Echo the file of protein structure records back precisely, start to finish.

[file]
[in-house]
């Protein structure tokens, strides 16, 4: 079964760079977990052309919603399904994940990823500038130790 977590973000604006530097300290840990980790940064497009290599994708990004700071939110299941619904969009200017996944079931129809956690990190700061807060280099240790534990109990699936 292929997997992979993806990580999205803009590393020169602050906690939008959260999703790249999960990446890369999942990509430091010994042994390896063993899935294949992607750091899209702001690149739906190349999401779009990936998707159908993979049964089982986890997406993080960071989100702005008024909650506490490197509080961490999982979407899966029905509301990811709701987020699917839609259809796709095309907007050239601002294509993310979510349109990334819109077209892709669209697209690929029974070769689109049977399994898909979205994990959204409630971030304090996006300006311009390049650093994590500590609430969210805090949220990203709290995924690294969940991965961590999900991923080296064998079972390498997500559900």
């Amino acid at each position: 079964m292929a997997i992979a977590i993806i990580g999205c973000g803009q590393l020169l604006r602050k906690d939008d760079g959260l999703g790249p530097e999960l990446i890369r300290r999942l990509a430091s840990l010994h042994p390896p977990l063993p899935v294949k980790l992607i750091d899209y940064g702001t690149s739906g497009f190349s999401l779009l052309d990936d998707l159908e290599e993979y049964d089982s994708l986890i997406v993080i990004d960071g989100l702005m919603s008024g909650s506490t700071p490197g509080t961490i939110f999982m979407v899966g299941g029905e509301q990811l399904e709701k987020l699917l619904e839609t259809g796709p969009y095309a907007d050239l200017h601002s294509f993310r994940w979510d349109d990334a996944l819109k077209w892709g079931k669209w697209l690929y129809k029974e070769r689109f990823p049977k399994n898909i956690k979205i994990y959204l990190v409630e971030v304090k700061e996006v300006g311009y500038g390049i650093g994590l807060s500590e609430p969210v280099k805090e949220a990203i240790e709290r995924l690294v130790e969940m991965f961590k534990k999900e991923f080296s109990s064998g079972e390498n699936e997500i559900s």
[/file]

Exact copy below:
[in-house]
């Protein structure tokens, strides 16, 4: 079964760079977990052309919603399904994940990823500038130790 977590973000604006530097300290840990980790940064497009290599994708990004700071939110299941619904969009200017996944079931129809956690990190700061807060280099240790534990109990699936 292929997997992979993806990580999205803009590393020169602050906690939008959260999703790249999960990446890369999942990509430091010994042994390896063993899935294949992607750091899209702001690149739906190349999401779009990936998707159908993979049964089982986890997406993080960071989100702005008024909650506490490197509080961490999982979407899966029905509301990811709701987020699917839609259809796709095309907007050239601002294509993310979510349109990334819109077209892709669209697209690929029974070769689109049977399994898909979205994990959204409630971030304090996006300006311009390049650093994590500590609430969210805090949220990203709290995924690294969940991965961590999900991923080296064998079972390498997500559900």
């Amino acid at each position: 079964m292929a997997i992979a977590i993806i990580g999205c973000g803009q590393l020169l604006r602050k906690d939008d760079g959260l999703g790249p530097e999960l990446i890369r300290r999942l990509a430091s840990l010994h042994p390896p977990l063993p899935v294949k980790l992607i750091d899209y940064g702001t690149s739906g497009f190349s999401l779009l052309d990936d998707l159908e290599e993979y049964d089982s994708l986890i997406v993080i990004d960071g989100l702005m919603s008024g909650s506490t700071p490197g509080t961490i939110f999982m979407v899966g299941g029905e509301q990811l399904e709701k987020l699917l619904e839609t259809g796709p969009y095309a907007d050239l200017h601002s294509f993310r994940w979510d349109d990334a996944l819109k077209w892709g079931k669209w697209l690929y129809k029974e070769r689109f990823p049977k399994n898909i956690k979205i994990y959204l990190v409630e971030v304090k700061e996006v300006g311009y500038g390049i650093g994590l807060s500590e609430p969210v280099k805090e949220a990203i240790e709290r995924l690294v130790e969940m991965f961590k534990k999900e991923f080296s109990s064998g079972e390498n699936e997500i559900s």